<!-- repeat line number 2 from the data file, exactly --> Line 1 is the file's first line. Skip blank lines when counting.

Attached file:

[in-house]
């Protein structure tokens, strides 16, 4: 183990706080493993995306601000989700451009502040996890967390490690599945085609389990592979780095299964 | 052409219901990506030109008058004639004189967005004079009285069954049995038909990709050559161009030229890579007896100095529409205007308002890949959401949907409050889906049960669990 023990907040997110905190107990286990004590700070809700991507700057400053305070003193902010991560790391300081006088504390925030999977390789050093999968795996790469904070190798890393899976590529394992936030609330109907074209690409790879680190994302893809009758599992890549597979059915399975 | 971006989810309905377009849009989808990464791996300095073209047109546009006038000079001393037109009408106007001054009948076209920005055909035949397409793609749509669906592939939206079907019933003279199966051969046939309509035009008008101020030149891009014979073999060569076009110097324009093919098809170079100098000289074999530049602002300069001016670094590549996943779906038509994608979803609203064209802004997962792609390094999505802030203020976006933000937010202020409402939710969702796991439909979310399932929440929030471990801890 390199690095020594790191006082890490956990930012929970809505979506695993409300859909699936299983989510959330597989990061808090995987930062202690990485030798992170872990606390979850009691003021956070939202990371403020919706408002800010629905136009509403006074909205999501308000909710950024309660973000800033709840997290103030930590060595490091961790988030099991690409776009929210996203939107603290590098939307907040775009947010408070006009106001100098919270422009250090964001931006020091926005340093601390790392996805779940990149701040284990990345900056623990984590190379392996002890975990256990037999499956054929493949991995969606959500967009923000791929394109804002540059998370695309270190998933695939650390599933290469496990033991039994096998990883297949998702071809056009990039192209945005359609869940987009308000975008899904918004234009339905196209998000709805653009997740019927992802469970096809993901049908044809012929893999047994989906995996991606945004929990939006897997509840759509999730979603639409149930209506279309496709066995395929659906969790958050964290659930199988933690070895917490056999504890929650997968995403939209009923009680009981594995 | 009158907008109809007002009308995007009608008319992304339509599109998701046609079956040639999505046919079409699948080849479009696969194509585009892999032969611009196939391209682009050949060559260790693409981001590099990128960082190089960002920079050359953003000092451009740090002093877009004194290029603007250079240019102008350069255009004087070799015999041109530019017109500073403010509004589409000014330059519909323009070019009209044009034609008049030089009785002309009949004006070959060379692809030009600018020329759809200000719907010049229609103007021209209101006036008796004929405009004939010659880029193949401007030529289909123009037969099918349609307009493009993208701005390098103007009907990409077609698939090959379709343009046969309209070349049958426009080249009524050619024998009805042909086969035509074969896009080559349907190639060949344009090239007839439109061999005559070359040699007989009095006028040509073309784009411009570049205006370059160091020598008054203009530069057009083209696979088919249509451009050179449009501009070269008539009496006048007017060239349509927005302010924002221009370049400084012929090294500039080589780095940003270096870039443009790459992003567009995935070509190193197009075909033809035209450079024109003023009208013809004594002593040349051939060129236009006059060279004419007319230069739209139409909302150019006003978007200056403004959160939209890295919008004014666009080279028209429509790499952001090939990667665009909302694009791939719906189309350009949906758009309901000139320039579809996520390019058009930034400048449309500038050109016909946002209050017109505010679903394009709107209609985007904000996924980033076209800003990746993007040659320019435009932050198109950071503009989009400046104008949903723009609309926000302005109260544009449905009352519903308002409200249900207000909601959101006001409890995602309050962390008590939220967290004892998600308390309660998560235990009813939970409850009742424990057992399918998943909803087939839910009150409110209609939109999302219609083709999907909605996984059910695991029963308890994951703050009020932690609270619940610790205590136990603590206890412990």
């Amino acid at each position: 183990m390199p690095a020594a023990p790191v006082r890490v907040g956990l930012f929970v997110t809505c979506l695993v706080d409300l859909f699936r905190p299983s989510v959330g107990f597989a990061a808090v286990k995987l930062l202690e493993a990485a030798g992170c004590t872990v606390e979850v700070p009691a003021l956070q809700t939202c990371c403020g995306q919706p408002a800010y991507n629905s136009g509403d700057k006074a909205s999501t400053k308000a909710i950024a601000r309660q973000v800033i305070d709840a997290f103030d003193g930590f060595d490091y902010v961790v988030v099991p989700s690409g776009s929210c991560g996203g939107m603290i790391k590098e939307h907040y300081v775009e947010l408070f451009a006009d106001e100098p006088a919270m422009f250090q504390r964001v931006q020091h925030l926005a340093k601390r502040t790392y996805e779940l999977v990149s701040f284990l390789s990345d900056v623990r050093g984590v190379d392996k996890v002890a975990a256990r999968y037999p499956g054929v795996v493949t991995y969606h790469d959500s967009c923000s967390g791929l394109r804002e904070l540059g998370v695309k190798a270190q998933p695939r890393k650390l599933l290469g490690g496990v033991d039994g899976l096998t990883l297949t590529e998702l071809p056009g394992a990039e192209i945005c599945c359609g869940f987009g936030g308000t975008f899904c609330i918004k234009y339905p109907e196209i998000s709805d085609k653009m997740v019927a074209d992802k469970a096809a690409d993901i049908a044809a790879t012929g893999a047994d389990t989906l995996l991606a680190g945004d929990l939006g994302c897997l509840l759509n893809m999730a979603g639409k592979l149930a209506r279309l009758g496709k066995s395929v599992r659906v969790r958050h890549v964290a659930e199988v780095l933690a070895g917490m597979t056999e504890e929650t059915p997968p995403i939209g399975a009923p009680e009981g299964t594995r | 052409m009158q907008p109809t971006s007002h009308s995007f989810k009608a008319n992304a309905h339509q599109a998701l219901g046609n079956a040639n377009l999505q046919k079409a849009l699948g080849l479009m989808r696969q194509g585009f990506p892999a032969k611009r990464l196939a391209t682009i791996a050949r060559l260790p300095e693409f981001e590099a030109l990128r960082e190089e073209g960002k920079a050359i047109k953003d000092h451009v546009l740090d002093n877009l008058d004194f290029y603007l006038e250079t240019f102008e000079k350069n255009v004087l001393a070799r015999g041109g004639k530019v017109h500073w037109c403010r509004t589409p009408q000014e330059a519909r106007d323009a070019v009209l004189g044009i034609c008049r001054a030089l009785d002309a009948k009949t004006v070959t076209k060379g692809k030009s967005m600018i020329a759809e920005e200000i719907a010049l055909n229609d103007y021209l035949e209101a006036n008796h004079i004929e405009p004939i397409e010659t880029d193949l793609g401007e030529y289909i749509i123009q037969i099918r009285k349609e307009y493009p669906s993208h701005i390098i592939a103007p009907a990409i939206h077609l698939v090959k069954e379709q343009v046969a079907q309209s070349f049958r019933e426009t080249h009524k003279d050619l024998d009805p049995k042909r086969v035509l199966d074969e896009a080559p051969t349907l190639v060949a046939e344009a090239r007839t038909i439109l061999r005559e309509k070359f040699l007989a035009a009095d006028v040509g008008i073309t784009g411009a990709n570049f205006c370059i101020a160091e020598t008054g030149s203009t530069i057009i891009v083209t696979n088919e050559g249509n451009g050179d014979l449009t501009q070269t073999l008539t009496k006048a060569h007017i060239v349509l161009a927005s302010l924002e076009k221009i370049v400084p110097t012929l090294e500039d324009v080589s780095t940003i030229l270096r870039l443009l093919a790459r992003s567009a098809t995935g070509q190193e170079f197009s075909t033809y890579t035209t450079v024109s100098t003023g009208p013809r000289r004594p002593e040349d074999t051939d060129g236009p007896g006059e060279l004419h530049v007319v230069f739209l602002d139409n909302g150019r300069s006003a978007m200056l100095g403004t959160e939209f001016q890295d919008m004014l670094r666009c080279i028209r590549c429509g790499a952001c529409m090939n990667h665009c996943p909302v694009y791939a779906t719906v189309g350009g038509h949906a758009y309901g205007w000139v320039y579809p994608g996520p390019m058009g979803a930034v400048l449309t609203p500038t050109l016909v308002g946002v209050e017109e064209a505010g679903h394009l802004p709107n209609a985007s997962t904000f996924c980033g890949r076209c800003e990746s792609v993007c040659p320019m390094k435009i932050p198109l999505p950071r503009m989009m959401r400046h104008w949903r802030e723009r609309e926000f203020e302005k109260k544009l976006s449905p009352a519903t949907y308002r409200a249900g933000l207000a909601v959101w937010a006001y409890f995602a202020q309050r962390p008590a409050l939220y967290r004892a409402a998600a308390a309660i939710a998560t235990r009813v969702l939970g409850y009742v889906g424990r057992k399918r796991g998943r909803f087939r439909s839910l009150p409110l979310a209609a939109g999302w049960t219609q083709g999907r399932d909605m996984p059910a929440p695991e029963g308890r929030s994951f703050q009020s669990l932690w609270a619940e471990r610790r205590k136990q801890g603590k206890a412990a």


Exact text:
């Protein structure tokens, strides 16, 4: 183990706080493993995306601000989700451009502040996890967390490690599945085609389990592979780095299964 | 052409219901990506030109008058004639004189967005004079009285069954049995038909990709050559161009030229890579007896100095529409205007308002890949959401949907409050889906049960669990 023990907040997110905190107990286990004590700070809700991507700057400053305070003193902010991560790391300081006088504390925030999977390789050093999968795996790469904070190798890393899976590529394992936030609330109907074209690409790879680190994302893809009758599992890549597979059915399975 | 971006989810309905377009849009989808990464791996300095073209047109546009006038000079001393037109009408106007001054009948076209920005055909035949397409793609749509669906592939939206079907019933003279199966051969046939309509035009008008101020030149891009014979073999060569076009110097324009093919098809170079100098000289074999530049602002300069001016670094590549996943779906038509994608979803609203064209802004997962792609390094999505802030203020976006933000937010202020409402939710969702796991439909979310399932929440929030471990801890 390199690095020594790191006082890490956990930012929970809505979506695993409300859909699936299983989510959330597989990061808090995987930062202690990485030798992170872990606390979850009691003021956070939202990371403020919706408002800010629905136009509403006074909205999501308000909710950024309660973000800033709840997290103030930590060595490091961790988030099991690409776009929210996203939107603290590098939307907040775009947010408070006009106001100098919270422009250090964001931006020091926005340093601390790392996805779940990149701040284990990345900056623990984590190379392996002890975990256990037999499956054929493949991995969606959500967009923000791929394109804002540059998370695309270190998933695939650390599933290469496990033991039994096998990883297949998702071809056009990039192209945005359609869940987009308000975008899904918004234009339905196209998000709805653009997740019927992802469970096809993901049908044809012929893999047994989906995996991606945004929990939006897997509840759509999730979603639409149930209506279309496709066995395929659906969790958050964290659930199988933690070895917490056999504890929650997968995403939209009923009680009981594995 | 009158907008109809007002009308995007009608008319992304339509599109998701046609079956040639999505046919079409699948080849479009696969194509585009892999032969611009196939391209682009050949060559260790693409981001590099990128960082190089960002920079050359953003000092451009740090002093877009004194290029603007250079240019102008350069255009004087070799015999041109530019017109500073403010509004589409000014330059519909323009070019009209044009034609008049030089009785002309009949004006070959060379692809030009600018020329759809200000719907010049229609103007021209209101006036008796004929405009004939010659880029193949401007030529289909123009037969099918349609307009493009993208701005390098103007009907990409077609698939090959379709343009046969309209070349049958426009080249009524050619024998009805042909086969035509074969896009080559349907190639060949344009090239007839439109061999005559070359040699007989009095006028040509073309784009411009570049205006370059160091020598008054203009530069057009083209696979088919249509451009050179449009501009070269008539009496006048007017060239349509927005302010924002221009370049400084012929090294500039080589780095940003270096870039443009790459992003567009995935070509190193197009075909033809035209450079024109003023009208013809004594002593040349051939060129236009006059060279004419007319230069739209139409909302150019006003978007200056403004959160939209890295919008004014666009080279028209429509790499952001090939990667665009909302694009791939719906189309350009949906758009309901000139320039579809996520390019058009930034400048449309500038050109016909946002209050017109505010679903394009709107209609985007904000996924980033076209800003990746993007040659320019435009932050198109950071503009989009400046104008949903723009609309926000302005109260544009449905009352519903308002409200249900207000909601959101006001409890995602309050962390008590939220967290004892998600308390309660998560235990009813939970409850009742424990057992399918998943909803087939839910009150409110209609939109999302219609083709999907909605996984059910695991029963308890994951703050009020932690609270619940610790205590136990603590206890412990």